Hypoxia-What it Means-What are the consequences in Neuropathy

Hypoxia is a word used to describe loss of oxygen. This is a condition where in whole body or part of the body is deprived of an adequate amount of oxygen. It often occurs at what are called neuronal junctions (synapses),  an area in the human body where nerve cells communicate with each other.

The neuronal junction is where nerve impulses pass through. This is a form of electrochemical communication of nerve cells. Theoretically, if a patient is suffering from neuropathy because of hypoxia, the neuronal gap between cells widens and this widening is theoretically considered to be responsible for the common symptoms experience by the patients such as the burning sensation, tingling and shooting pain.

it appears that hypoxia may be a factor in neuropathy and chronic pain. The shrinking of the synaptic junctions due to the demineralization of the synaptic fluid that causes the gap between nerve cells to widen may be another factor. The widening of the gap between cells makes is hard for normal signals to propagate.

The causes of Hypoxia may be due to many situations that patients experience throughout their lives. you’ll learn that among the reasons behind the loss of oxygen could be due to trauma, chemotherapy, diabetes or mechanical such as compression on a peripheral nerve. This compression can happen in the median nerve found at the wrist (carpal tunnel), in the sciatic nerves such as that at the hip and lower back, (sciatica) as well as in the ulnar nerve at the elbow (cubital tunnel).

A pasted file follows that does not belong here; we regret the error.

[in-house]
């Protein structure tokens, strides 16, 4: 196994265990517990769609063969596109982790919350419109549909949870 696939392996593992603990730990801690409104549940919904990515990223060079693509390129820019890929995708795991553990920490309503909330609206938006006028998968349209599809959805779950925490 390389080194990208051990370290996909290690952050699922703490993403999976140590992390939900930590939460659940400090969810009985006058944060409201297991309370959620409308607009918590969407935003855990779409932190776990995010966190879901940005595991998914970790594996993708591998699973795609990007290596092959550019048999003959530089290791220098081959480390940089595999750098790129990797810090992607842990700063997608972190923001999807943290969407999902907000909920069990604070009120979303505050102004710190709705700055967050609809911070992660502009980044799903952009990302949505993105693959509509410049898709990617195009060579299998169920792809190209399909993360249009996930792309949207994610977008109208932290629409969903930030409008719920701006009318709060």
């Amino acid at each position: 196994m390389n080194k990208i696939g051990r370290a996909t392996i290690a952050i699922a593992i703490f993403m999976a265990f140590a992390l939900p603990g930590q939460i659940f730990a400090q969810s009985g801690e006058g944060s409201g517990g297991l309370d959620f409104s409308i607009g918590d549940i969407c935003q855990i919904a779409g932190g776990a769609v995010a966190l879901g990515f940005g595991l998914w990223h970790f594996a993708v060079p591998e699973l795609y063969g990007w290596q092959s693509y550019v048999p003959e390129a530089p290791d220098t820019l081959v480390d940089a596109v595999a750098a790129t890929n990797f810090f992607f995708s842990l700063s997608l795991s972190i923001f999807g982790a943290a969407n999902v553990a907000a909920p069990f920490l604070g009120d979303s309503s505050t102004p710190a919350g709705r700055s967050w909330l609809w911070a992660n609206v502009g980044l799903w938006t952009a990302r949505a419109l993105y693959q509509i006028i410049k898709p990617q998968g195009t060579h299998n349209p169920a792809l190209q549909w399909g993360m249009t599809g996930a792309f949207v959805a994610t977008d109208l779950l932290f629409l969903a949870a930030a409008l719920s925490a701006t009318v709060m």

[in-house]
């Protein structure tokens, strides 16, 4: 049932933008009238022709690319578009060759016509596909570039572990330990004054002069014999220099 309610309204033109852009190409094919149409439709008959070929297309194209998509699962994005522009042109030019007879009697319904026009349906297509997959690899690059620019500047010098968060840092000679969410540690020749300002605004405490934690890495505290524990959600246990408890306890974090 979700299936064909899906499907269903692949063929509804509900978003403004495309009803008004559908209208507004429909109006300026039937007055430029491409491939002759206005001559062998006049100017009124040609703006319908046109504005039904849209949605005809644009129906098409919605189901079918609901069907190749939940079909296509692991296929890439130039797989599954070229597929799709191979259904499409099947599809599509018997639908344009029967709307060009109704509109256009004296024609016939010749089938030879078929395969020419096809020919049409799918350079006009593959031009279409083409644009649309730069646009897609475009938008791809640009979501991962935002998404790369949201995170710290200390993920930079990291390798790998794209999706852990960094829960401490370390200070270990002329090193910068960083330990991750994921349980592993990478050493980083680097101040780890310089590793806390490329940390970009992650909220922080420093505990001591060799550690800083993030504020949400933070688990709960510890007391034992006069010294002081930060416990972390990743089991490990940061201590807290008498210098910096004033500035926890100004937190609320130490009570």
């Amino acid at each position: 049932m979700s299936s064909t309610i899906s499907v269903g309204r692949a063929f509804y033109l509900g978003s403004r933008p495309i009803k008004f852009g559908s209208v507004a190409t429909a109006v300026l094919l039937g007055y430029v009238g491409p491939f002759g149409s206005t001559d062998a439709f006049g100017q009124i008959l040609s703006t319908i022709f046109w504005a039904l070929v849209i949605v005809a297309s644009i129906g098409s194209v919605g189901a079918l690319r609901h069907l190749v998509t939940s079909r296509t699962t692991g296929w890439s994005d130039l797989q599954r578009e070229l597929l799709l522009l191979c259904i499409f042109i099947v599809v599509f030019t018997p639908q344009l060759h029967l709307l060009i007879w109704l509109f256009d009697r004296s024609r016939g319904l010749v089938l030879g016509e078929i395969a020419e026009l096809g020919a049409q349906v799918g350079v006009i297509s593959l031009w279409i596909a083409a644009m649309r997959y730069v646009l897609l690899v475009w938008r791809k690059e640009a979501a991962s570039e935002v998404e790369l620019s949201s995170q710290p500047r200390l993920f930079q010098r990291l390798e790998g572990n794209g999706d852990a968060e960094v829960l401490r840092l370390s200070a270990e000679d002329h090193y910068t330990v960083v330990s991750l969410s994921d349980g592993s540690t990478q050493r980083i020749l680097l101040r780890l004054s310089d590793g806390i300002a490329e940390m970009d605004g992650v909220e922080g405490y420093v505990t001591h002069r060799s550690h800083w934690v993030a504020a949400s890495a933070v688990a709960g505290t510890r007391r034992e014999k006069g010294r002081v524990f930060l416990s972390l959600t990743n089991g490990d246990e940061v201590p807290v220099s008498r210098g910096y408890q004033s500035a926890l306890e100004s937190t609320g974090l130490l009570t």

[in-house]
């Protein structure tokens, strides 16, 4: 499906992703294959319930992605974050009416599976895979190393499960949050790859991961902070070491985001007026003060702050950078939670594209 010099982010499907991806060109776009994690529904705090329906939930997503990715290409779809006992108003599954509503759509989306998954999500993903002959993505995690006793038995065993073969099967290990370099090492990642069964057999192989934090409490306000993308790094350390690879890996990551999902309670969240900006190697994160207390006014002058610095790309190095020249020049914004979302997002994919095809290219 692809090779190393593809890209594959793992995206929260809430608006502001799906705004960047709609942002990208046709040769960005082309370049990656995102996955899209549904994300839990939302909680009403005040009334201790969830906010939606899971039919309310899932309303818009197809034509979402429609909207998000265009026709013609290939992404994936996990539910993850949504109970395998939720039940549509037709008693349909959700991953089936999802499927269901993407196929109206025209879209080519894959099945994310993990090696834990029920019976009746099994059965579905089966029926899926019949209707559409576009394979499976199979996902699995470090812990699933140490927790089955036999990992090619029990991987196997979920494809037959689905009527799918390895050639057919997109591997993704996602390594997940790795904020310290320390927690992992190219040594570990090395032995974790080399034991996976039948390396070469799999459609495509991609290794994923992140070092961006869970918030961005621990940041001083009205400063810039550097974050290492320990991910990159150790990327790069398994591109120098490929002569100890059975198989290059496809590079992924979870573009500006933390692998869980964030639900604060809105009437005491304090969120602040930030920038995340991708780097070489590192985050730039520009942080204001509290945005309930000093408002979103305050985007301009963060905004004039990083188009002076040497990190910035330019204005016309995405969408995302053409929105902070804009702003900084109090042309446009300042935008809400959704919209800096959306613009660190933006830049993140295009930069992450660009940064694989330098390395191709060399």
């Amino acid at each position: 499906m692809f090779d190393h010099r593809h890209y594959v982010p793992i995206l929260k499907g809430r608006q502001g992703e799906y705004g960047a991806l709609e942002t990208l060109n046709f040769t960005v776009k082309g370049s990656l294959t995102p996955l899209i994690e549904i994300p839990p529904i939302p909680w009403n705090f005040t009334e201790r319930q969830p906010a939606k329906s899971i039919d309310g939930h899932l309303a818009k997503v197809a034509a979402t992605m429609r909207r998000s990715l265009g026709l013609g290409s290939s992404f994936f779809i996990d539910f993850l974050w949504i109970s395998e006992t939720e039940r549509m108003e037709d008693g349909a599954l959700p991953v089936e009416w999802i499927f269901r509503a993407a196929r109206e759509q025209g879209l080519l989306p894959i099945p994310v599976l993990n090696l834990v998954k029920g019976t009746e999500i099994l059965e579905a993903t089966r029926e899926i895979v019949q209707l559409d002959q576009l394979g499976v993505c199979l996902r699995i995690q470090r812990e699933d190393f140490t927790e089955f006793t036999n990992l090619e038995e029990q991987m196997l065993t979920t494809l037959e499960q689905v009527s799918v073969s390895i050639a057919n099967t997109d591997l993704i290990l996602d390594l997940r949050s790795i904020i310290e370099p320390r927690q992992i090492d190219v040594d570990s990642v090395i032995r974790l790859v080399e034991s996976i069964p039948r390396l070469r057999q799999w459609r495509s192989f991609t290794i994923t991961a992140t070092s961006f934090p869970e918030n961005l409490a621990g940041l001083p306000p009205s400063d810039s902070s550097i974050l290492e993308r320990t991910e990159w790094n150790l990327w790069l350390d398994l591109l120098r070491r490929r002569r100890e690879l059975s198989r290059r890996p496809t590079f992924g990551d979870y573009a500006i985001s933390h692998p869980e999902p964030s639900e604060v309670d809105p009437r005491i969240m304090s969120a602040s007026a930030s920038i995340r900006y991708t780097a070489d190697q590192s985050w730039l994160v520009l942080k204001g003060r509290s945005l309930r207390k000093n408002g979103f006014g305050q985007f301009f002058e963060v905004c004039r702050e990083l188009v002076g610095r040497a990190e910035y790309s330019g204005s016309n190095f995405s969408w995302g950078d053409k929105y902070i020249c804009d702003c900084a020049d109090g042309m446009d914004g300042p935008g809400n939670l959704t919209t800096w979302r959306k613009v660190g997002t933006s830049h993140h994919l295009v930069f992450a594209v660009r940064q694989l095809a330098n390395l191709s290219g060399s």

Anyone who suffers from these condition often times feels devastated. Because the pain greatly affects their quality of living, patients often try to use pain medication to reduce the pain and discomfort. Unfortunately, pain medications do not cure the condition. They mask it. Eventually, some drugs can lead to a more serious complications with side effects such as mental confusion or intestinal problems.

The good news is, advancements are beening made in the treatment of neuropathy.

Patients can now undergo better treatments, rather than just settling with reducing the pain and discomfort that they have.

There are combined methods of treatment that are now used to help patients.  Our clinicians find these approaches are holding the most promise.

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